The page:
You know that BlackRock’s Larry Fink has taken on the role of arbiter of corporate ethics. He’s feeding his own EGO. His push to use investor money to sway board decisions on so-called environmental, social, and governance issues (ESG), has had major effects on how corporations are being run. Instead of focusing on returning value to shareholders, CEOs, whose pay is often tied to the company’s short-term stock price (not long-term performance), are focused on making sure company stock ends up in BlackRock’s latest ESG index fund offering. If it’s included, the CEOs can expect a major bump in their pay.
With a growing reputation for putting his $9.5 trillion-sized finger on the scales in boardroom fights, striking coal miners have come to New York City to demand Larry Fink aid them in their battle for higher wages. It may not have occurred to them yet that BlackRock’s ESG push is part of what has hurt coal companies in the first place, making it harder for them to pay higher wages. Fola Akinnibi reports in Bloomberg:
Coal miners from states including Alabama and West Virginia picketed outside BlackRock Inc.’s New York headquarters Wednesday in a bid to get the world’s largest asset manager to pressure Warrior Met Coal Inc. for better wages and employee benefits.
About 120 miners and supporters descended on BlackRock’s offices in midtown Manhattan, carrying signs that read “we are one,” chanting in unison and speaking out against their treatment by the coal company. Union members from other industries joined the picket line, while truck drivers and garbage men who drove by honked in solidarity. BlackRock was listed as Warrior Met’s biggest shareholder as recently as March 31.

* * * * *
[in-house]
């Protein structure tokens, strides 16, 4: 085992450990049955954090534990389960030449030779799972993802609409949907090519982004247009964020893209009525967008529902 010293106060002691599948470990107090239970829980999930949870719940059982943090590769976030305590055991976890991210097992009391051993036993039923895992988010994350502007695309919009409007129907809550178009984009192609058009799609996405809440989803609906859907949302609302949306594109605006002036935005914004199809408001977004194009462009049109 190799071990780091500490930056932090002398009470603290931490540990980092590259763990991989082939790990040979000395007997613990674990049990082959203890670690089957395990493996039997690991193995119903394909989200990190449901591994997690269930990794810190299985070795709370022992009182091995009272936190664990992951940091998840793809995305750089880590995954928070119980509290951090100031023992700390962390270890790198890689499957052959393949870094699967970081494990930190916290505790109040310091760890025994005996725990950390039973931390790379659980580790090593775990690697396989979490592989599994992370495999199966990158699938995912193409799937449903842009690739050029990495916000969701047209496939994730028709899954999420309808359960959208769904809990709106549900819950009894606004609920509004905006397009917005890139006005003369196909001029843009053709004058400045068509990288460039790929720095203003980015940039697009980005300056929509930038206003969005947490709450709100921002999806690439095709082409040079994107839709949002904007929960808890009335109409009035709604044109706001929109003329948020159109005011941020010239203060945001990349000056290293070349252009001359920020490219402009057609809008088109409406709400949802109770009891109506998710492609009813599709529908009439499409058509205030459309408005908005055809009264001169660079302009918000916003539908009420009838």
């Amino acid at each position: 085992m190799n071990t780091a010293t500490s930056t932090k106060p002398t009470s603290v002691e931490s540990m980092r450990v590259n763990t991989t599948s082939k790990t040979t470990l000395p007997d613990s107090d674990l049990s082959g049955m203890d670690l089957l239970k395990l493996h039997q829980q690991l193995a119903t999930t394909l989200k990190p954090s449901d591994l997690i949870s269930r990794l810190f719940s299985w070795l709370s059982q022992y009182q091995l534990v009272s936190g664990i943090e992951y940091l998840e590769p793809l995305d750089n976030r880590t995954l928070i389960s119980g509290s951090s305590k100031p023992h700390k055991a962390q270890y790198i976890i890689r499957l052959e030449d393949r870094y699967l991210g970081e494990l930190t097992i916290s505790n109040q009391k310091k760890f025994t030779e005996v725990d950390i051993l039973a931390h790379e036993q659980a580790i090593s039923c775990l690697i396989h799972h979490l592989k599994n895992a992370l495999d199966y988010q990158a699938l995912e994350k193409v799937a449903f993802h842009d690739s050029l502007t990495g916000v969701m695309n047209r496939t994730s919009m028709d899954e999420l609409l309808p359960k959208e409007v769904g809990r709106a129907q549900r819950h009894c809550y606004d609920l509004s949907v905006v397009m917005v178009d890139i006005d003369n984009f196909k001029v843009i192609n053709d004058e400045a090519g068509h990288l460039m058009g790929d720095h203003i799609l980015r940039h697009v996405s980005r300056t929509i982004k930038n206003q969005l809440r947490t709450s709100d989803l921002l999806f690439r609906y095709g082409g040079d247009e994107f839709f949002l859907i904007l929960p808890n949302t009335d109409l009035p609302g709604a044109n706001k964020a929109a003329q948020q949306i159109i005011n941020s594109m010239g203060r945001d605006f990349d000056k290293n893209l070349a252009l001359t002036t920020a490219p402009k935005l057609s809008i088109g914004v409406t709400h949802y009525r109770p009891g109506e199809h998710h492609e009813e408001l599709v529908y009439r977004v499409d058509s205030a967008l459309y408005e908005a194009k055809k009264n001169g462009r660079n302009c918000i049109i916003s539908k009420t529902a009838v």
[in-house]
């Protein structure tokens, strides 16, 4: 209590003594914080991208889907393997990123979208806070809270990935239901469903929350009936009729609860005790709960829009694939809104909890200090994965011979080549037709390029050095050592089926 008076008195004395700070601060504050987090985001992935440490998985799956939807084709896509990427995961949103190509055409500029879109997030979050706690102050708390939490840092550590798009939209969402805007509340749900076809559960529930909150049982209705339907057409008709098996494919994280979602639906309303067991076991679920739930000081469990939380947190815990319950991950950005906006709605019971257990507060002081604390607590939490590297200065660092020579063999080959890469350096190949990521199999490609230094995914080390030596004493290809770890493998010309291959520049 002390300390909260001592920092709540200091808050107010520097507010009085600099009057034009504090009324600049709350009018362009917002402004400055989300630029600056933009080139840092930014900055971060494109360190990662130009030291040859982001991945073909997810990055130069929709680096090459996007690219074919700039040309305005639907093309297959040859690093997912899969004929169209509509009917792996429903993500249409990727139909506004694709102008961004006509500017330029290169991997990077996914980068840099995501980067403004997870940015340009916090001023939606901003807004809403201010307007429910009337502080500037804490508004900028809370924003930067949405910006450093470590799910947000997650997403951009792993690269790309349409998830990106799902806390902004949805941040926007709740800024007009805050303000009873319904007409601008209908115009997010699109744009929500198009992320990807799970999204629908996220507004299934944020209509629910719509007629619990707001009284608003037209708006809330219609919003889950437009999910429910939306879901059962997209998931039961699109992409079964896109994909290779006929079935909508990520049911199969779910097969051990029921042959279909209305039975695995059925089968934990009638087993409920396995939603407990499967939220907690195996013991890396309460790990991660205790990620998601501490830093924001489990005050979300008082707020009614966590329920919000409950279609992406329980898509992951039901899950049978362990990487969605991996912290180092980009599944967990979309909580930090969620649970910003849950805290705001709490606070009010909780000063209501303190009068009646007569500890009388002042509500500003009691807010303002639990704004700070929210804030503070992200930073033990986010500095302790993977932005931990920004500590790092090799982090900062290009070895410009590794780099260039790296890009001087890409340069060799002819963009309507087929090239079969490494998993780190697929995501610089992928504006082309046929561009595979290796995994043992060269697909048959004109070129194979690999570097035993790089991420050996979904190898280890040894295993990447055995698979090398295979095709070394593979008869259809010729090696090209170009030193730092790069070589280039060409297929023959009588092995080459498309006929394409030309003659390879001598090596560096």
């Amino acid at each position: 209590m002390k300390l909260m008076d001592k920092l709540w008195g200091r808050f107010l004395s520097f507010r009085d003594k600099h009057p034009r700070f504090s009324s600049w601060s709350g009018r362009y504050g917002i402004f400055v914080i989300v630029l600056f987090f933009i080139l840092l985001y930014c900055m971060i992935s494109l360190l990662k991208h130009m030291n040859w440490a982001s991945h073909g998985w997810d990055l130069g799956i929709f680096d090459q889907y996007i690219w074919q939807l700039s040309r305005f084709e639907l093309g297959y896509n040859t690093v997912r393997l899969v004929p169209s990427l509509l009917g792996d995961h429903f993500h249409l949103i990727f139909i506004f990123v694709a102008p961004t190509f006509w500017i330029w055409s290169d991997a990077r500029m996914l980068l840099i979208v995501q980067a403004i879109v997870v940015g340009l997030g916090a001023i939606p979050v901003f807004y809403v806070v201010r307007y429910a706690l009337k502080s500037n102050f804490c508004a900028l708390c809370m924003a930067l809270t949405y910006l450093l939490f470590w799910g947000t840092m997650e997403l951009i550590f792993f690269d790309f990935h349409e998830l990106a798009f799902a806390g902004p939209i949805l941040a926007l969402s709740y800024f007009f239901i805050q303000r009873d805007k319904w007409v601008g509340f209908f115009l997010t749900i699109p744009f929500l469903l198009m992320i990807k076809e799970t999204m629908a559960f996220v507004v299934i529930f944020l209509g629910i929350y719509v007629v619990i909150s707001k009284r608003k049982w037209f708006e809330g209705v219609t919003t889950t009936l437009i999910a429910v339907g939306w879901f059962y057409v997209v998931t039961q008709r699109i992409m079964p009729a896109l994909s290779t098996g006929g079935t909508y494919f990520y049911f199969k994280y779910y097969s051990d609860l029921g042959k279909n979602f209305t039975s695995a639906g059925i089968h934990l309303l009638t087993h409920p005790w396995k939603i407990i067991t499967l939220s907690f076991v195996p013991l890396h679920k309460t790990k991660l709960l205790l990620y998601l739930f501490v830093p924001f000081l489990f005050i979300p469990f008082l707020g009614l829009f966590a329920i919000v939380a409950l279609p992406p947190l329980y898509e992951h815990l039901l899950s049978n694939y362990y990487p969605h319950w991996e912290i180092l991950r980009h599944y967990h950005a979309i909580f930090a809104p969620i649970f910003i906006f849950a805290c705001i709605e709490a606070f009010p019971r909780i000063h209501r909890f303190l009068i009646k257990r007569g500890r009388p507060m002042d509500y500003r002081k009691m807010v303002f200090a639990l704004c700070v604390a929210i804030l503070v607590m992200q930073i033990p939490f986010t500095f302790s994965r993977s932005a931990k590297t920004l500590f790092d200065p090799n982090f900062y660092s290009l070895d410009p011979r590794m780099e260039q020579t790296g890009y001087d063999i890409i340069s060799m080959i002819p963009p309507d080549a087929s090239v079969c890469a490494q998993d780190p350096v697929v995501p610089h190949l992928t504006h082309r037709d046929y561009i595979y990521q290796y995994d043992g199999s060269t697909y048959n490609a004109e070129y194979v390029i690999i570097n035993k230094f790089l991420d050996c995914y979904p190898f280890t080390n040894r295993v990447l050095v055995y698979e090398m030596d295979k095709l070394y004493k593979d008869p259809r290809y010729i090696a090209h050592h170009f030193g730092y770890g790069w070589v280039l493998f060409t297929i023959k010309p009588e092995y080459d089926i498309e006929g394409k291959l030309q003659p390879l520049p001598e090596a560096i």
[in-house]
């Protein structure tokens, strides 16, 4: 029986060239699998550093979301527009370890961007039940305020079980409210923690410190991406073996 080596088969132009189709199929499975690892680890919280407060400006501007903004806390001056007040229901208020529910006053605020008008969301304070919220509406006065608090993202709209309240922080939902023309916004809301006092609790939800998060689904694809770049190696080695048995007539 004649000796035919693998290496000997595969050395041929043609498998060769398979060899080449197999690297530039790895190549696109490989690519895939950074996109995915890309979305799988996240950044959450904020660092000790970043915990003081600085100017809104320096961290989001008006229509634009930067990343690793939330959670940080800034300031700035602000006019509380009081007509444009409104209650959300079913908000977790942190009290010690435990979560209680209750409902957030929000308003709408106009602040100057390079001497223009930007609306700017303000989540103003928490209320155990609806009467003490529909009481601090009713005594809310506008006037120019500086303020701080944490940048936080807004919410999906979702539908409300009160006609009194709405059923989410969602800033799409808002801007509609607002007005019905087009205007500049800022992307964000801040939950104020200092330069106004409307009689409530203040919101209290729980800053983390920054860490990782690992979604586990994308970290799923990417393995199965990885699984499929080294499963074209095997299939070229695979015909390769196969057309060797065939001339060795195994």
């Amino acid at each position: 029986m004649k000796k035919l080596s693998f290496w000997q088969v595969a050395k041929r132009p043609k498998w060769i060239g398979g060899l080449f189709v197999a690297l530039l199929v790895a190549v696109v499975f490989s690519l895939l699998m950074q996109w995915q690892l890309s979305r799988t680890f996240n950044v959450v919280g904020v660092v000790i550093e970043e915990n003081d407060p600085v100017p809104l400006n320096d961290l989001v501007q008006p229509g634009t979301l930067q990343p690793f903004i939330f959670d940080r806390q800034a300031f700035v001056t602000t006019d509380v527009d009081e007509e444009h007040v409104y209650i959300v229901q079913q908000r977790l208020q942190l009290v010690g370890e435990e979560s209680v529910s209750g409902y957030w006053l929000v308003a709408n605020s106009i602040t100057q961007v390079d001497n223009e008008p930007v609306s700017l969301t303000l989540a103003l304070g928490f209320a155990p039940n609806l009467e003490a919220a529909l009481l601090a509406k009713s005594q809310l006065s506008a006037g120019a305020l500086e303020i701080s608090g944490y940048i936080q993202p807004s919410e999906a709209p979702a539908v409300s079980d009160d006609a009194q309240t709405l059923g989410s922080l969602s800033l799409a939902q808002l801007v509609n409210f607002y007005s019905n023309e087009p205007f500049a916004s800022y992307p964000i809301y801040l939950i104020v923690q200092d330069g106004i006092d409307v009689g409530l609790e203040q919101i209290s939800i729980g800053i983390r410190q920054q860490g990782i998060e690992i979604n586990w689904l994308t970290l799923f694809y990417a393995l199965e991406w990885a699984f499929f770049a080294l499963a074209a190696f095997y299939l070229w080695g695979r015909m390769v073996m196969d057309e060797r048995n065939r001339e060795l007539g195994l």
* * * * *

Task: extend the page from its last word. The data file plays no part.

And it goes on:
More than 1,000 miners represented by the United Mine Workers of America have been on strike for almost five months as they pursue a new collective-bargaining agreement with Warrior Met, a Brockwood, Alabama-based miner of metallurgical coal used in steel making. The workers are seeking support from BlackRock, arguing the asset manager has allowed the coal company to exploit them in labor negotiations and on the job.
“We’re in New York City because we are simply following the money, and demanding that those who created that wealth, the miners, get their fair share of it,” said UMWA International President Cecil Roberts in a statement.
As Warrior Met was looking to emerge from bankruptcy in 2016, the miners took pay and benefit cuts to keep their jobs. That collective-bargaining agreement ended April 1. The miners are now looking for pay and benefit increases beyond what Warrior Met is offering, saying the company has the financial wherewithal to reverse the reduced wages from the last agreement.
Chris Brubaker, 47, who traveled from his home in Jasper, Alabama, to attend the rally, said he took a $6 per hour pay cut in the old contract and Warrior Met is only offering $2 per hour in raises over the next five years.
“All we want is a fair contract,” Brubaker said. “We don’t want no more than what’s owed to us. We go underground in conditions that at any moment can get you killed.”
Action Line: When CEOs start making company decisions based more on their own goals than those of shareholders it raises an alarm. The fact is, in these instances, you invest, but they win.